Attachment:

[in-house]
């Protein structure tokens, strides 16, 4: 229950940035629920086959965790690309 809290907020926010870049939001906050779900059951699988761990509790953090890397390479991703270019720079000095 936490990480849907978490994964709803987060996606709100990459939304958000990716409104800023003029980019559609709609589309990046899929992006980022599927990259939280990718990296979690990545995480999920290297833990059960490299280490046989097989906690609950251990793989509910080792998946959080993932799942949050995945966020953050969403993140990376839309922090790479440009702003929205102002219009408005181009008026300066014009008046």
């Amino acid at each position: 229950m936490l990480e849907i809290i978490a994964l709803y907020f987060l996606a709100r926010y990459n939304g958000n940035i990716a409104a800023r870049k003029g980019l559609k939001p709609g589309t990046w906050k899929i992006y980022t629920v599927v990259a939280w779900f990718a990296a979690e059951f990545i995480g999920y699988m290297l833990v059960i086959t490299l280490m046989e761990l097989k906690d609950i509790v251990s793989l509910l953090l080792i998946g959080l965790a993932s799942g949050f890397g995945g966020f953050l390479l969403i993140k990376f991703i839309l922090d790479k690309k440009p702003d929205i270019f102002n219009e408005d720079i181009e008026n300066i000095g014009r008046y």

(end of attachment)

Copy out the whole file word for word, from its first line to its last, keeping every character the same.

[in-house]
């Protein structure tokens, strides 16, 4: 229950940035629920086959965790690309 809290907020926010870049939001906050779900059951699988761990509790953090890397390479991703270019720079000095 936490990480849907978490994964709803987060996606709100990459939304958000990716409104800023003029980019559609709609589309990046899929992006980022599927990259939280990718990296979690990545995480999920290297833990059960490299280490046989097989906690609950251990793989509910080792998946959080993932799942949050995945966020953050969403993140990376839309922090790479440009702003929205102002219009408005181009008026300066014009008046």
């Amino acid at each position: 229950m936490l990480e849907i809290i978490a994964l709803y907020f987060l996606a709100r926010y990459n939304g958000n940035i990716a409104a800023r870049k003029g980019l559609k939001p709609g589309t990046w906050k899929i992006y980022t629920v599927v990259a939280w779900f990718a990296a979690e059951f990545i995480g999920y699988m290297l833990v059960i086959t490299l280490m046989e761990l097989k906690d609950i509790v251990s793989l509910l953090l080792i998946g959080l965790a993932s799942g949050f890397g995945g966020f953050l390479l969403i993140k990376f991703i839309l922090d790479k690309k440009p702003d929205i270019f102002n219009e408005d720079i181009e008026n300066i000095g014009r008046y």